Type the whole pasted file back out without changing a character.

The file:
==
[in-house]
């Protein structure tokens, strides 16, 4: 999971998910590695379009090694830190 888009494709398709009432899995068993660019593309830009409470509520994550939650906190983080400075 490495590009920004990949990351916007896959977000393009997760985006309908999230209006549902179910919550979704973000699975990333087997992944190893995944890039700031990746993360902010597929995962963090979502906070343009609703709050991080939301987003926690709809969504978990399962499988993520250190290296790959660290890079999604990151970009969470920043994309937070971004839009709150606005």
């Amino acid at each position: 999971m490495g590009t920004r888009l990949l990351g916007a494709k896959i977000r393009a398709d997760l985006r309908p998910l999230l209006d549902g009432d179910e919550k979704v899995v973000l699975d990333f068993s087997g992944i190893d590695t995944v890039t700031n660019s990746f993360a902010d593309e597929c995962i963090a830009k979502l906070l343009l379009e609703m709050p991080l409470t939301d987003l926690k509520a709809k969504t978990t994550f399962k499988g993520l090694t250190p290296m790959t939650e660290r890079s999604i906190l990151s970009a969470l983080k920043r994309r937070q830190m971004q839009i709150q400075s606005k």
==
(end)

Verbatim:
[in-house]
């Protein structure tokens, strides 16, 4: 999971998910590695379009090694830190 888009494709398709009432899995068993660019593309830009409470509520994550939650906190983080400075 490495590009920004990949990351916007896959977000393009997760985006309908999230209006549902179910919550979704973000699975990333087997992944190893995944890039700031990746993360902010597929995962963090979502906070343009609703709050991080939301987003926690709809969504978990399962499988993520250190290296790959660290890079999604990151970009969470920043994309937070971004839009709150606005």
């Amino acid at each position: 999971m490495g590009t920004r888009l990949l990351g916007a494709k896959i977000r393009a398709d997760l985006r309908p998910l999230l209006d549902g009432d179910e919550k979704v899995v973000l699975d990333f068993s087997g992944i190893d590695t995944v890039t700031n660019s990746f993360a902010d593309e597929c995962i963090a830009k979502l906070l343009l379009e609703m709050p991080l409470t939301d987003l926690k509520a709809k969504t978990t994550f399962k499988g993520l090694t250190p290296m790959t939650e660290r890079s999604i906190l990151s970009a969470l983080k920043r994309r937070q830190m971004q839009i709150q400075s606005k």